It’s all there on a recent post on my blog


2 Responses

  1. Ed Davies says:

    Sensible comment, but I thought NI was in the UK – “United Kingdom of Great Britain and Northern Ireland” it says on the cover of my passport. Maybe you meant GB and NI.

    Brian writes: Quite right! Thanks. I have changed it. I was writing too late at night, obviously.

  2. Aidan says:

    I think your suggestion is the most logical and reasonable answer, but given that any English assembly would be very significantly more Tory than the Commons, I can’t see Labour being prepared to hand over any powers to it.

    It would presumably be possible for the English assembly to be integrated into the Commons – ie the English MPs are automatically the English assembly, but they would need to choose their own ministers and generate their own legislation, rather than it coming from the UK government.

    Brian comments: I don’t think you could make a federal system work with members of the federal-level legislature doubling as the members of one (but only one) of the legislatures of the regions. They would be dealing with quite different subjects in each of their two capacities, and it would unbalance the system if only one of the regions were to be represented in this way. Moreover it would be an essential feature of the system that each of the regions would elect its legislators and governments on an electoral system chosen by the electorate of that region, quite likely to be different from the federal electoral system, and cerrtainly holding their elections on a different timetable. And, finally, I think the likeliest solution to the disparity in sizes between England and all the rest would be to split England into three or four separate regions, as generally envisaged in devolution plans. I suspect popular objections to one or more devolved parliaments and governments in England would rapidly vanish once it became clear that they would have responsibility for almost all aspects of public life — education, health, crime, policing, most taxes, utilities, etc. — apart from foreign affairs and defence.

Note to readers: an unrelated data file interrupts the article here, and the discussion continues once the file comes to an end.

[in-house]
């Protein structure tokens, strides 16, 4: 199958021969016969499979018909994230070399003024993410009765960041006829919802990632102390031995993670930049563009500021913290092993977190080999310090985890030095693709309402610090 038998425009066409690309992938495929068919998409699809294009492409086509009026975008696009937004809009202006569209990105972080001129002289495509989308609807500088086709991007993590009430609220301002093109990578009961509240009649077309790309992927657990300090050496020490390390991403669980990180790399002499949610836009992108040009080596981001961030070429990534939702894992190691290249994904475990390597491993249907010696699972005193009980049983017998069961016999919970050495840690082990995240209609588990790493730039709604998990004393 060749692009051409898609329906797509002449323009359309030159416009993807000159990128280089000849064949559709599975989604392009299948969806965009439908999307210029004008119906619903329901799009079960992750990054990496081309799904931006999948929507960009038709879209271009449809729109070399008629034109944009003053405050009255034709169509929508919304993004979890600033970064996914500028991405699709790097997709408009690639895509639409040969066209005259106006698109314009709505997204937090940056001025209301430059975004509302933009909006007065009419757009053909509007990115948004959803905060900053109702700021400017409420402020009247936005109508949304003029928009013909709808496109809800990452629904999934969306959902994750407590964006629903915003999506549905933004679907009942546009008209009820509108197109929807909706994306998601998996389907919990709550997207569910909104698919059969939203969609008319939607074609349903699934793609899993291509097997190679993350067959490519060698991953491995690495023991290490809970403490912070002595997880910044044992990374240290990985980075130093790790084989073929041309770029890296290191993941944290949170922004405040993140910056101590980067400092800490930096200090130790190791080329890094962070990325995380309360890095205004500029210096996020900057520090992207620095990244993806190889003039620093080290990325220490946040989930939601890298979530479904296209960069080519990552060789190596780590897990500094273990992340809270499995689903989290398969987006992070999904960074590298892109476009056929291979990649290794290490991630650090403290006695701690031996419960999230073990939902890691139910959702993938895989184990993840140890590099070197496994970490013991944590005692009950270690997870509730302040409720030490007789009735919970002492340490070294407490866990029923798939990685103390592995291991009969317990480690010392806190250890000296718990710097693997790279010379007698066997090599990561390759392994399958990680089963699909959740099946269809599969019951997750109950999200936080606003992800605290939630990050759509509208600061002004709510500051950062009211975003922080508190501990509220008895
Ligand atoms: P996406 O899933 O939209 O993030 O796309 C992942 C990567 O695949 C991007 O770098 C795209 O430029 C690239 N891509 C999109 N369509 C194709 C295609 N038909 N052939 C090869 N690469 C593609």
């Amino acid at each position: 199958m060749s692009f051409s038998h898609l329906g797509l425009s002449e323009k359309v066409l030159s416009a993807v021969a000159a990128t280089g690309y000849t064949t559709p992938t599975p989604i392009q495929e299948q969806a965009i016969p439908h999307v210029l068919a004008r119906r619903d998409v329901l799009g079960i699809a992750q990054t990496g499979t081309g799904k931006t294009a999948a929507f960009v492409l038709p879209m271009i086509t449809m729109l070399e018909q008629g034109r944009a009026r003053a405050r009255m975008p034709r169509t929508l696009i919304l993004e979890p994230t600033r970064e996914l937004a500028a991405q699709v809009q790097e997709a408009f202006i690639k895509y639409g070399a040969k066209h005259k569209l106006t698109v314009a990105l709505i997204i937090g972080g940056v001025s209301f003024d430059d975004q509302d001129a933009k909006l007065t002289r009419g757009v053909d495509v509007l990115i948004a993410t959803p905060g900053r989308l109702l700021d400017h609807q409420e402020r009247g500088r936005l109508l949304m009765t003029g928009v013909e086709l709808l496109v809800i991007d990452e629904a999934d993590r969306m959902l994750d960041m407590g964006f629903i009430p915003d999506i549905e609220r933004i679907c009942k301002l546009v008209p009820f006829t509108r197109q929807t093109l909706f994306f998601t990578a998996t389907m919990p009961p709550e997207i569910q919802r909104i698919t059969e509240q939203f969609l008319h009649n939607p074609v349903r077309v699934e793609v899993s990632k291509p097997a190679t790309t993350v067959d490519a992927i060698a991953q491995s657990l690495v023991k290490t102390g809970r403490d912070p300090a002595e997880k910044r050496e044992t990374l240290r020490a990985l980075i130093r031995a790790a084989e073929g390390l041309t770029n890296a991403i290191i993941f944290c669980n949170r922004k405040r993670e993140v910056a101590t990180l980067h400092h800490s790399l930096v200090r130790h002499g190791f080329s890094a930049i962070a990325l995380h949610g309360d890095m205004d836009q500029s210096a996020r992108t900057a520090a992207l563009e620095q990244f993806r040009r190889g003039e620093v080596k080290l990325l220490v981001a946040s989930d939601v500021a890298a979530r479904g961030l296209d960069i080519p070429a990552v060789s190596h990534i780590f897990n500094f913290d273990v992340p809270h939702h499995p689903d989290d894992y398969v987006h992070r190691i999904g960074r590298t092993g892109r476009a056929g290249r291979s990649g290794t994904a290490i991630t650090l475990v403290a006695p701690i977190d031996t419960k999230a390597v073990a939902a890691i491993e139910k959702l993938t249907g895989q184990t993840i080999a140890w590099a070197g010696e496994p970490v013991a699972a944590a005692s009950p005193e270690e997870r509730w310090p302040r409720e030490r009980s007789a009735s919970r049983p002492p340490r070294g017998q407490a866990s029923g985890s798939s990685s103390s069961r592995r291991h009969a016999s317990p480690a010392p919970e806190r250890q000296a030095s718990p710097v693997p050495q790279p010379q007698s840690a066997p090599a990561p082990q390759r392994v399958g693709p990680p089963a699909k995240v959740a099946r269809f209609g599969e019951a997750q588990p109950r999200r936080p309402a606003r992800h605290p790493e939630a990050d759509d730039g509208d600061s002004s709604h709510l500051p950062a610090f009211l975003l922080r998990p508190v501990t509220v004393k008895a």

I agree that a Labour government at Westminster would be reluctant to introduce a system which might well entail one or more legislatures and governments in England with Conservative majorities, although if England were to be divided into several separate regions, some at least would probably tend to have Labour governments and parliaments — e.g. some in the north of England, and London, unless of course Mr Blair has succeeded in completely wrecking the Labour Party by the time of the next election, in which case there may not be Labour majorities anywhere. Otherwise we would all have to get used to the idea that there would be parliaments and governments of different political hues (including Lib Dems) pursuing different policies across a range of important subjects in different parts of the country. Very healthy and very democratic. It sounds like cloud cuckoo-land, but actually we are more than half-way there already: it only requires imagination and determination to finish the job.